“* * * It is our interpretation that heinous means extremely wicked or shockingly evil; that atrocious means outrageously wicked and vile; and, that cruel means designed to inflict a high degree of pain with utter indifference to, or even enjoyment of, the suffering of others. What is intended to be included are those capital crimes where the actual commission of the capital felony was accompanied by such additional acts as to set the crime apart from the norm of capital felonies — the conscienceless or pitiless crime which is necessarily torturous to the victim.” State v. Dixon, 283 So.2d 1, 9 (Fla. 1973). See also Halliwell v. State, 323 So.2d 557
In State v. Watson, 120 Ariz. 441, 586 P.2d 1253 (1978), where the victim was shot four times in the back during a burglary of a house and in which the victim had obtained a gun and was shooting at a codefendant, we stated:
“Although this murder is, as is any murder, shocking, the conduct of the defendant does not comply with the legislative intent. We do not believe that the killing of the defendant was in a particularly heinous, cruel or depraved manner as contemplated by the statute and that aggravating factor number 6 of A.R.S. § 13-454(E) was not shown.” State v. Watson, supra, 120 Ariz. at 448, 586 P.2d at 1260.
In the instant case, the victim was shot twice in the back. While certainly cowardly, it was not done in a particularly cruel or depraved manner. This was not a “conscienceless or pitiless crime which is unnecessarily torturous to the victim.” State v. Dixon, supra; State v. Watson, supra. The actions of the defendant did not set his acts apart from the norm of first degree murder. We do not believe that the murder was committed in an “especially heinous, cruel and depraved manner.” A.R.S. § 13-454(E)(6).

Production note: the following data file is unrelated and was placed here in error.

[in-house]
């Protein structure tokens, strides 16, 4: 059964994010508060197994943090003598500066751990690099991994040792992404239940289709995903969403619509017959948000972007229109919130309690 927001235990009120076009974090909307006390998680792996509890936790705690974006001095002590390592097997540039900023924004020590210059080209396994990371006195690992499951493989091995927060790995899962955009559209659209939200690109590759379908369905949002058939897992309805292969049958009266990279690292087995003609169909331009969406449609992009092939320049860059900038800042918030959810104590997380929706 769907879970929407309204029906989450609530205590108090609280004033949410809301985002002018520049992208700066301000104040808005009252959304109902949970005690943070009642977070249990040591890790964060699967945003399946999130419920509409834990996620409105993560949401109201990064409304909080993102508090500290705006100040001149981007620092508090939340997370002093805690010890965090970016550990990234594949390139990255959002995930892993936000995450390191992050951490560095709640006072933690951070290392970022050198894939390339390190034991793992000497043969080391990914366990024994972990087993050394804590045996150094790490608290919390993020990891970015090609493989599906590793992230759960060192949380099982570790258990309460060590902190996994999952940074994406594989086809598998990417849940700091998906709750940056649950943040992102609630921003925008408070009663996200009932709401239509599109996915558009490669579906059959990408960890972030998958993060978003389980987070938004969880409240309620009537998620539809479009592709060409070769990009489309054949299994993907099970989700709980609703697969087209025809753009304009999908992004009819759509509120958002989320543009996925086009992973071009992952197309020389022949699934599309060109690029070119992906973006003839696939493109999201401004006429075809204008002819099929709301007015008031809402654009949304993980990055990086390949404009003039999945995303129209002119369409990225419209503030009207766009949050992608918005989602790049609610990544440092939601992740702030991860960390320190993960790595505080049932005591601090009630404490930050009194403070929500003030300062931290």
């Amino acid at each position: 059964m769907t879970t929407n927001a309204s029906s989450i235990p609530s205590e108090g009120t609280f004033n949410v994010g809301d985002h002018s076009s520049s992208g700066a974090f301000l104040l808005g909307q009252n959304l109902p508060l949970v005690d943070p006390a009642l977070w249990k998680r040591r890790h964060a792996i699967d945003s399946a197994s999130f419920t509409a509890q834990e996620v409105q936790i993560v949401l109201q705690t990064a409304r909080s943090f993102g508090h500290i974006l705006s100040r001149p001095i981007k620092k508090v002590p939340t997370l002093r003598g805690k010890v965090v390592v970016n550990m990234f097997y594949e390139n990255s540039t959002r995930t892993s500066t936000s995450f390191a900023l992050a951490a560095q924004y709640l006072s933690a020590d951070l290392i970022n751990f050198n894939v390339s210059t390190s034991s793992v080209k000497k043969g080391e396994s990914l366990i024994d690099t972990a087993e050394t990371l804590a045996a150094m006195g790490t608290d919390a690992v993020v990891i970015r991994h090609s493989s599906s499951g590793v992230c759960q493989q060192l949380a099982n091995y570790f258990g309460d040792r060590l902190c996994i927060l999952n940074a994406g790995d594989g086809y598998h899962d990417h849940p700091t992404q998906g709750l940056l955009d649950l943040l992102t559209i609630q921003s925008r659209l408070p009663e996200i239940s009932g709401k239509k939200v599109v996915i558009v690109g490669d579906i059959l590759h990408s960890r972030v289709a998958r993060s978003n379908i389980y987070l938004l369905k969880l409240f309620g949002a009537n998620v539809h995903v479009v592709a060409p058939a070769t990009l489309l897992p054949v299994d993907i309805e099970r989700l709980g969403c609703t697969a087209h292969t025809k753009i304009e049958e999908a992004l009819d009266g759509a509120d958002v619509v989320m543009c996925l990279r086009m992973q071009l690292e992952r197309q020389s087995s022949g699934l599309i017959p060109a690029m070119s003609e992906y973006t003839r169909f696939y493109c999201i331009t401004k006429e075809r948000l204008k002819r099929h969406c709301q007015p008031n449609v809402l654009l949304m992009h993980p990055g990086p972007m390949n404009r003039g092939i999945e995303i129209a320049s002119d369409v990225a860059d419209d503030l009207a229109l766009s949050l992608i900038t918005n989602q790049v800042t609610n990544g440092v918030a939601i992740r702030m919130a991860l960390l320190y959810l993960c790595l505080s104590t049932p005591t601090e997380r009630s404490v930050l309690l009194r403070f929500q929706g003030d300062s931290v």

WAS THE AGGRAVATING CIRCUMSTANCE OUTWEIGHED BY THE MITIGATING CIRCUMSTANCE?
The trial court found as a mitigating circumstance that defendant’s “capacity to appreciate the wrongfulness of his conduct or to conform his conduct to the requirements of the law was significantly impaired, but not so impaired as to constitute a defense to prosecution.” A.R.S. § 13-454(F)(1). This finding in mitigation was supported by the evidence. Dr. Joseph Richard Melendez, a psychiatrist, testified as follows:
“Q With reference to your evaluation, on page two of your report of August 2, 1978, you indicated that Bob Brookover had a — it says `pre traumatic,’ — I presume your meant `post traumatic, probably of prenatal origin, subtle, neurological lesion.’ With reference —
“A Pre traumatic would be in reference to the automobile accident that you commented about already.
“Q That’s an accident which occurred I believe in late 1969?
“Q Then you determined that apparently he had a neurological lesion?
“A Pre existing lesion.
“Q Of what clinical significance is that?
“A The character of the lesion is such that it would be difficult for Mr. Brookover or anyone with this particular kind of lesion to undergo normal character development.
“Q Can you expand on that?
“A The reason being is that the brain system, neurological system is organized in such a manner that information that enters the nervous system cannot be integrated in a smooth, accurate manner, nor can it be stored in an accurate manner.
“Q Can that also create emotional disturbances?